Dinner at Mary’s is always a joy, a peaceful house in the mountains surrounded by happiness and a fruit orchard. For dinner we had pasta, veggie chili, cassava sticks, kale salad with avocado and carrot, toasted whole wheat French bread, pineapple, and orange mint water. The gathering of new friends over such a fresh and healthy meal is something that never gets old to me, we ended the meal with basil tea with yerba mate. I ate way too much, I am trying to work on my portion control but I have a lurking voice in my head that reminds me that I could still grow a little bit so I keep eating and hope for a few more inches…not that it will make much of a difference but it is worth a shot.

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Dinner in the Jungle Kitchen


I got back to the lodge around 8:15 and had a salad waiting for me from the staff, I couldn’t let such a beautiful salad sit in the fridge all night so I decided to eat that as well. The food is all healthy so I don’t feel anywhere near as bad as I would’ve if it were unhealthy food, but needless to say I am really full.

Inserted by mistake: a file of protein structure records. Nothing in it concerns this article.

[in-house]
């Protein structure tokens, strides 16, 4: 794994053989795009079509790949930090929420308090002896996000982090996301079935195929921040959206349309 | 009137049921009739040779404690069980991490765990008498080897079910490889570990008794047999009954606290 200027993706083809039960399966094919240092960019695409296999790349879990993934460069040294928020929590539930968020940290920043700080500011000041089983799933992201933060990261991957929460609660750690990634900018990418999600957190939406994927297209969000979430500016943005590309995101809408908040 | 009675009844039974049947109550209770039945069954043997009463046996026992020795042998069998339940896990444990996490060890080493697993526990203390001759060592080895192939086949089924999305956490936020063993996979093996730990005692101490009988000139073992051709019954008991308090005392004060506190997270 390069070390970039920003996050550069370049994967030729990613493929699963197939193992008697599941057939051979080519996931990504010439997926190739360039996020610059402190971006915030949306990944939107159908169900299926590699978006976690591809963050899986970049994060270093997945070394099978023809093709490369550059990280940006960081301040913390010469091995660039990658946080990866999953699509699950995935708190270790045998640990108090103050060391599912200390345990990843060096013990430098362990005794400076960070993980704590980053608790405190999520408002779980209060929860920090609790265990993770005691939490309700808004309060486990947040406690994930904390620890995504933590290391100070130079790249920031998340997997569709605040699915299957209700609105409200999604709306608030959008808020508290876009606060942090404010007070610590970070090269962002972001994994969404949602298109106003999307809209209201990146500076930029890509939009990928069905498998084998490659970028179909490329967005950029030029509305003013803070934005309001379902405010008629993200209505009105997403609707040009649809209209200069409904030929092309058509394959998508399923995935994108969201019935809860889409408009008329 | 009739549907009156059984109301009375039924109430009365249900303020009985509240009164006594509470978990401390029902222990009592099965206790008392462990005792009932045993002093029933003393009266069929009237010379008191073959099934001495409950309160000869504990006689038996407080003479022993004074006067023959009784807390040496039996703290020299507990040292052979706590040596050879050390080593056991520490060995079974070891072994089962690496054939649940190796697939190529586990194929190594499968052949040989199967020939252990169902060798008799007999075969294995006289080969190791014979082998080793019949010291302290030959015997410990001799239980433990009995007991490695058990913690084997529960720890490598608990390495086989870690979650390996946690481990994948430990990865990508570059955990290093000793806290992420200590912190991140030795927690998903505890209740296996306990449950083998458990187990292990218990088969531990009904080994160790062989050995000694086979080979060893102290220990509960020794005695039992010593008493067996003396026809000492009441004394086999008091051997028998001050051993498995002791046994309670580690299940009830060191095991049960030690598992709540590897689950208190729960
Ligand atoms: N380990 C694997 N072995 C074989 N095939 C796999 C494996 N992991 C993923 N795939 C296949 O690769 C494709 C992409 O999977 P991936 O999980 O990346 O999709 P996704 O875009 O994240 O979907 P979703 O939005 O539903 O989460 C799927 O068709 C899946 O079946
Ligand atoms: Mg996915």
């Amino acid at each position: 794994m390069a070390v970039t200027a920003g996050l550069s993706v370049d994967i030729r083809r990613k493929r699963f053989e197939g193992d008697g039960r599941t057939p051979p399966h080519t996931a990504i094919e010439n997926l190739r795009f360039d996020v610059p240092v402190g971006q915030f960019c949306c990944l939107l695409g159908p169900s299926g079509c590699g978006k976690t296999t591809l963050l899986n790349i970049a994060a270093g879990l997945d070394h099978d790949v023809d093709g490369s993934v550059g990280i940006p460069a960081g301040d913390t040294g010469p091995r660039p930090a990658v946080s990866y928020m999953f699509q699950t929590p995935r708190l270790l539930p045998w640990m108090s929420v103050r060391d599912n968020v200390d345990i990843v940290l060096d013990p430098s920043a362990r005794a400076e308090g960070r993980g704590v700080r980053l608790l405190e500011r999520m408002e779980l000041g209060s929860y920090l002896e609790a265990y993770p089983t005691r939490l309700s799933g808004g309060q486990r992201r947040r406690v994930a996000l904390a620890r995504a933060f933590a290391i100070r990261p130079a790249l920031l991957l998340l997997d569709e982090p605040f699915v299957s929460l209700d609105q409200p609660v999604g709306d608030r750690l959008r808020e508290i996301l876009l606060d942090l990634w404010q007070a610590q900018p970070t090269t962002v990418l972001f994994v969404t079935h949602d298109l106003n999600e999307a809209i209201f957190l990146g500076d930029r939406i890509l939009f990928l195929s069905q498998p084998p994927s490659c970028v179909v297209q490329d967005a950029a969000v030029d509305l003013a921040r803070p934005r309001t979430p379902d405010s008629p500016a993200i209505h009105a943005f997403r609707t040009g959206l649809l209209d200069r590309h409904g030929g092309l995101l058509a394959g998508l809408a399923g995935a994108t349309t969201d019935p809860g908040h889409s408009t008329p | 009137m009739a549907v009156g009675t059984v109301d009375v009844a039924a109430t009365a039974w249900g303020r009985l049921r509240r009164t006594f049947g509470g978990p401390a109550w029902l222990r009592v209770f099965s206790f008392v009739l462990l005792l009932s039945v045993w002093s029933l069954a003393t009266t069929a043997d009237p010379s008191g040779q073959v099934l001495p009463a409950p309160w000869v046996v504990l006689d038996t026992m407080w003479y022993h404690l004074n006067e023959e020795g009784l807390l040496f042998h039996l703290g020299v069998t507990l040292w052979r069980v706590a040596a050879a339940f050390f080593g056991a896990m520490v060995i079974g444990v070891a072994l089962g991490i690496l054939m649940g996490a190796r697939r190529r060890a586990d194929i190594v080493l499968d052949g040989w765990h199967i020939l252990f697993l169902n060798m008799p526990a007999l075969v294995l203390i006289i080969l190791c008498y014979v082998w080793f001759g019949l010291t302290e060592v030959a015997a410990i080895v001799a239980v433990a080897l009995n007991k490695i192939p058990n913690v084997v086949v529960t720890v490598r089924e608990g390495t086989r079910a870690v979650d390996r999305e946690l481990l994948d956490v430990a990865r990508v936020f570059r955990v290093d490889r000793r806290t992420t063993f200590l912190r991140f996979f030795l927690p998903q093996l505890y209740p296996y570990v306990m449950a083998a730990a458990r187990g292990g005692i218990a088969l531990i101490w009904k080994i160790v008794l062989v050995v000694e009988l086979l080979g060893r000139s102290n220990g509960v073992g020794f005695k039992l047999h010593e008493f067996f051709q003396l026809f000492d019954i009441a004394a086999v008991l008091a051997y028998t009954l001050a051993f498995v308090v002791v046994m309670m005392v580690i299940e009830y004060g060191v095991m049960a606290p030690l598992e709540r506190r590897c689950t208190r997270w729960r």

Today was an incredibly informative and interesting day, each of these organic experiences makes me want a farm more and more. Tomorrow morning I will head over to Dennis’s organic farm to help him plant sweet potatoes, I hope it still happens because as of now it has been raining for about 12 hours straight and I doubt these are the ideal conditions for planting. If those plans go south I will attend Sera’s yoga class at 9 AM.

New friends, new organic knowledge, and new memories that will last a lifetime.

As Always,

Stay Grassfed